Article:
Skeletal muscle fibres

Classification depends on: Maximal velocities of shortening: fast and slow. Fast fibres readily fatigue, while slow fibres can maintain smooth tetanic contractions for long periods of time. Major pathway used to form ATP: oxidative and glycolytic. Based on the above properties, the following types can be identified:

Slow-oxidative (type I): low myosin ATPase activity; high oxidative capacity

Table 9.4 Skeletal muscle cell types (based on the time between the occurrence of the muscle action fibre potential and the peak of the resulting tension)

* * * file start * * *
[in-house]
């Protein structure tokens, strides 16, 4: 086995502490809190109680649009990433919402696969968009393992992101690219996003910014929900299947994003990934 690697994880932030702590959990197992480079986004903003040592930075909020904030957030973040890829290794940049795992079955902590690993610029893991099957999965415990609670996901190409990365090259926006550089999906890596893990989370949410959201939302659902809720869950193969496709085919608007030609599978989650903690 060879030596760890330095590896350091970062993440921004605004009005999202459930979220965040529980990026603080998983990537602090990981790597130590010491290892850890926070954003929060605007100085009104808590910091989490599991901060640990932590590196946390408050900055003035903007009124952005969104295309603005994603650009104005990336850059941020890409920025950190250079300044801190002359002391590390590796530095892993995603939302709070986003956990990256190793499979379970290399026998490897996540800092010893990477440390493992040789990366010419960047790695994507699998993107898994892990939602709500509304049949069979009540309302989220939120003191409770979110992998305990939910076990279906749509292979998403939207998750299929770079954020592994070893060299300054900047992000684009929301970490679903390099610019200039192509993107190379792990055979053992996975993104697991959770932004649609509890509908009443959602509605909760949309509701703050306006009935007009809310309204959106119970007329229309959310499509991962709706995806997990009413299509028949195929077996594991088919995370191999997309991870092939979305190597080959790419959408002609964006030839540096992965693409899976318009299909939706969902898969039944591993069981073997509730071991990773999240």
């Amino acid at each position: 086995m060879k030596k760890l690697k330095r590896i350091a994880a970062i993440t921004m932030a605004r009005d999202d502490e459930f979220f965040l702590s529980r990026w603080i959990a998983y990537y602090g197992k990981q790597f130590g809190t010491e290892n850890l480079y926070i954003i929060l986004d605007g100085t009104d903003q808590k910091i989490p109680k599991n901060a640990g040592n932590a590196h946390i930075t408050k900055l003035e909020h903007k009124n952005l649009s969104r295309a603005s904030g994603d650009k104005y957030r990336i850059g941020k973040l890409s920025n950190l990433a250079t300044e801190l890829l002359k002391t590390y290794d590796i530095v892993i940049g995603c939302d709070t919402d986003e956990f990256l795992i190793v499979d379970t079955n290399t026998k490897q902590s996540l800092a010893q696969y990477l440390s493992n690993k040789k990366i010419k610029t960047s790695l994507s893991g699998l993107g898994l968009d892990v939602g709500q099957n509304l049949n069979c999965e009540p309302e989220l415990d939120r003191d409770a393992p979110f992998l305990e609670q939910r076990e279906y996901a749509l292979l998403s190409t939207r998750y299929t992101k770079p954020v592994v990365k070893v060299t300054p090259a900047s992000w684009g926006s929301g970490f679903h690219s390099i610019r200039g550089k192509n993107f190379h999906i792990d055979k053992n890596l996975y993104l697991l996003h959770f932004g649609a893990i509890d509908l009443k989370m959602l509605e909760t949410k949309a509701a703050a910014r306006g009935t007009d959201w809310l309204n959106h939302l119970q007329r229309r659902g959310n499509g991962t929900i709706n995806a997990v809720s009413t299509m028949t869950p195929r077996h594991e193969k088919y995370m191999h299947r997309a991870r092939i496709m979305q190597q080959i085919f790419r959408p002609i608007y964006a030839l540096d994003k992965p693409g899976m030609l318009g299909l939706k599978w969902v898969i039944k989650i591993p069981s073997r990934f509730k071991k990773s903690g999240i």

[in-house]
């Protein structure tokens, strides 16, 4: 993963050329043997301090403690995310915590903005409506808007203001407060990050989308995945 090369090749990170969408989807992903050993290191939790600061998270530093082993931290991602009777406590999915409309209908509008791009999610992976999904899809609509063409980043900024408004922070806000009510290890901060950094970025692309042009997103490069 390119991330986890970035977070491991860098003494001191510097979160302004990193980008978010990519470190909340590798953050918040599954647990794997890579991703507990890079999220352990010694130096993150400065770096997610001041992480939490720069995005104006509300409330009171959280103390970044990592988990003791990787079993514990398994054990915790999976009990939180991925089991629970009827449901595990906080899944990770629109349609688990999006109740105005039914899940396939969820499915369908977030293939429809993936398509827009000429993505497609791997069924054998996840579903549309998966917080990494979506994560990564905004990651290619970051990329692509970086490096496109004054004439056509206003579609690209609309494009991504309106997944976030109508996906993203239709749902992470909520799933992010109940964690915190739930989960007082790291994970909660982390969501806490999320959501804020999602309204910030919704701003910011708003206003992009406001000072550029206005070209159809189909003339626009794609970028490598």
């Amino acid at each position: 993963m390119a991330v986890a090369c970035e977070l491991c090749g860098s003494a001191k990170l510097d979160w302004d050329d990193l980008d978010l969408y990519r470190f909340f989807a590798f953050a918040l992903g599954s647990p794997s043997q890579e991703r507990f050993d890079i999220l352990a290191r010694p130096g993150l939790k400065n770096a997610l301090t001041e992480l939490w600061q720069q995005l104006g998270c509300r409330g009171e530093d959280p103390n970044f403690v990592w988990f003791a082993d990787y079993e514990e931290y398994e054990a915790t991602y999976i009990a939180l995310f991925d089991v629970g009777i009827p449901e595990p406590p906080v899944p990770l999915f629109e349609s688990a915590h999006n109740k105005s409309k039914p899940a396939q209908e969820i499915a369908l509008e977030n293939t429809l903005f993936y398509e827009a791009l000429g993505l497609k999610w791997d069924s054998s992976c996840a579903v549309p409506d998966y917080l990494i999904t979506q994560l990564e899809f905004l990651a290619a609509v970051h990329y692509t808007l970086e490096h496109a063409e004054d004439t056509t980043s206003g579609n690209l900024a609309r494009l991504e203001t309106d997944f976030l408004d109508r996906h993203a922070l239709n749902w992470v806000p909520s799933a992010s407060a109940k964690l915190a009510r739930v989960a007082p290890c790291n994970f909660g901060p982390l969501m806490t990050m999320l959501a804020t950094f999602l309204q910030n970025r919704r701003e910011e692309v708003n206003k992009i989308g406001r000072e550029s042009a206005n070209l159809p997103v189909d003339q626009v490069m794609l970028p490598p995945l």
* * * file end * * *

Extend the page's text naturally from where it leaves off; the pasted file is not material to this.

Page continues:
Fast twitch

Slow twitch

Vmax

High

Low

Myosin

High

Low

ATPase activity

Glycolytic metabolism

High

Low

Oxidative metabolism

Low

High

Mitochondrial content

Low

High

Myoglobin content

Low

High

Fast-oxidative (type Ila): high myosin ATPase activity; high oxidative capacity Fast-glycolytic (type lib): high myosin ATPase activity; high glycolytic capacity Type I fibres predominate in muscles depending on sustained tone, e.g. postural muscles, and are fatigue-resistant. On the other hand, type II fibres predominate in muscles used for rapid movement and fatigue rapidly from lactic acid accumulation.

Muscle fatigue is related to a reduction in glycogen content of muscle fibres, oxygen lack associated with increased blood and muscle lactic acid levels and fatigue at the neuromuscular junction.

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